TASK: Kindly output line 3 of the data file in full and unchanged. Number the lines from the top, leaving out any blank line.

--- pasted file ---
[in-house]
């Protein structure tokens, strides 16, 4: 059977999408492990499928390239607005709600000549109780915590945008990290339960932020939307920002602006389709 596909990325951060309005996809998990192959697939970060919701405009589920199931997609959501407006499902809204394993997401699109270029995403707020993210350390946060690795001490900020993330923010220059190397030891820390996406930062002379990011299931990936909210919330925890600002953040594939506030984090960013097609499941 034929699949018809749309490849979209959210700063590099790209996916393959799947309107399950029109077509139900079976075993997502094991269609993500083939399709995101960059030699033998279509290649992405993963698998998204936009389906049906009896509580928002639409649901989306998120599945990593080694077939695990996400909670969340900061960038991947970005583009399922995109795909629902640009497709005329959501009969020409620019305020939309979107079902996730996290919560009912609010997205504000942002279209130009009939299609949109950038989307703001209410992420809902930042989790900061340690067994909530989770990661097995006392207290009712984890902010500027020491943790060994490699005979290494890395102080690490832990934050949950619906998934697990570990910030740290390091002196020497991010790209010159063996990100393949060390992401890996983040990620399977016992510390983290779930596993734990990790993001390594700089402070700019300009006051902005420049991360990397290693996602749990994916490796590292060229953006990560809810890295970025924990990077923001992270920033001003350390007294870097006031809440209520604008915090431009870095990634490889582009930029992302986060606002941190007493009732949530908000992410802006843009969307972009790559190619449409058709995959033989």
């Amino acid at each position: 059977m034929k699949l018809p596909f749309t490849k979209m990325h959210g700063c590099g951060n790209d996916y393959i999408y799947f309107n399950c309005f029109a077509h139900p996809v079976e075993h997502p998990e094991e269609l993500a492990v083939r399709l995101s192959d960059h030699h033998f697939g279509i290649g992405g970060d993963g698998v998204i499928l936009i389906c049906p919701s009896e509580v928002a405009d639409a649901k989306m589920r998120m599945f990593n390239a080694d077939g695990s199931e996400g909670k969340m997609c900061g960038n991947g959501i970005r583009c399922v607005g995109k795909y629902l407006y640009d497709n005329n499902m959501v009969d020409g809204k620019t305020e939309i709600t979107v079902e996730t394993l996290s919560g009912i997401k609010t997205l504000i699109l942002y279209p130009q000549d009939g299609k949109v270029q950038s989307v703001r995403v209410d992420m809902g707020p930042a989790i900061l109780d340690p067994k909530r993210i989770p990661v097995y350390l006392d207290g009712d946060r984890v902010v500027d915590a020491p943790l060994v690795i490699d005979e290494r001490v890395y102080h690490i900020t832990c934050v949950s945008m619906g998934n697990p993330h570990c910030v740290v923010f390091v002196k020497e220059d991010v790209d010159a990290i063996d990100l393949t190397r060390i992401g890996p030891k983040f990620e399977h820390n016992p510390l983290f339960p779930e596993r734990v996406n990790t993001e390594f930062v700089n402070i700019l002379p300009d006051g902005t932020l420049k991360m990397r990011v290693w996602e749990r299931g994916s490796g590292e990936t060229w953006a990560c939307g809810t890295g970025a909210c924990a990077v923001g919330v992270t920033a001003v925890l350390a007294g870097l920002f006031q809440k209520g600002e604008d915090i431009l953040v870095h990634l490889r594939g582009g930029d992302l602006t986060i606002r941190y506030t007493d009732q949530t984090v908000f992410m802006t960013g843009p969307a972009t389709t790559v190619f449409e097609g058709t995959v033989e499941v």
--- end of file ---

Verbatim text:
């Amino acid at each position: 059977m034929k699949l018809p596909f749309t490849k979209m990325h959210g700063c590099g951060n790209d996916y393959i999408y799947f309107n399950c309005f029109a077509h139900p996809v079976e075993h997502p998990e094991e269609l993500a492990v083939r399709l995101s192959d960059h030699h033998f697939g279509i290649g992405g970060d993963g698998v998204i499928l936009i389906c049906p919701s009896e509580v928002a405009d639409a649901k989306m589920r998120m599945f990593n390239a080694d077939g695990s199931e996400g909670k969340m997609c900061g960038n991947g959501i970005r583009c399922v607005g995109k795909y629902l407006y640009d497709n005329n499902m959501v009969d020409g809204k620019t305020e939309i709600t979107v079902e996730t394993l996290s919560g009912i997401k609010t997205l504000i699109l942002y279209p130009q000549d009939g299609k949109v270029q950038s989307v703001r995403v209410d992420m809902g707020p930042a989790i900061l109780d340690p067994k909530r993210i989770p990661v097995y350390l006392d207290g009712d946060r984890v902010v500027d915590a020491p943790l060994v690795i490699d005979e290494r001490v890395y102080h690490i900020t832990c934050v949950s945008m619906g998934n697990p993330h570990c910030v740290v923010f390091v002196k020497e220059d991010v790209d010159a990290i063996d990100l393949t190397r060390i992401g890996p030891k983040f990620e399977h820390n016992p510390l983290f339960p779930e596993r734990v996406n990790t993001e390594f930062v700089n402070i700019l002379p300009d006051g902005t932020l420049k991360m990397r990011v290693w996602e749990r299931g994916s490796g590292e990936t060229w953006a990560c939307g809810t890295g970025a909210c924990a990077v923001g919330v992270t920033a001003v925890l350390a007294g870097l920002f006031q809440k209520g600002e604008d915090i431009l953040v870095h990634l490889r594939g582009g930029d992302l602006t986060i606002r941190y506030t007493d009732q949530t984090v908000f992410m802006t960013g843009p969307a972009t389709t790559v190619f449409e097609g058709t995959v033989e499941v």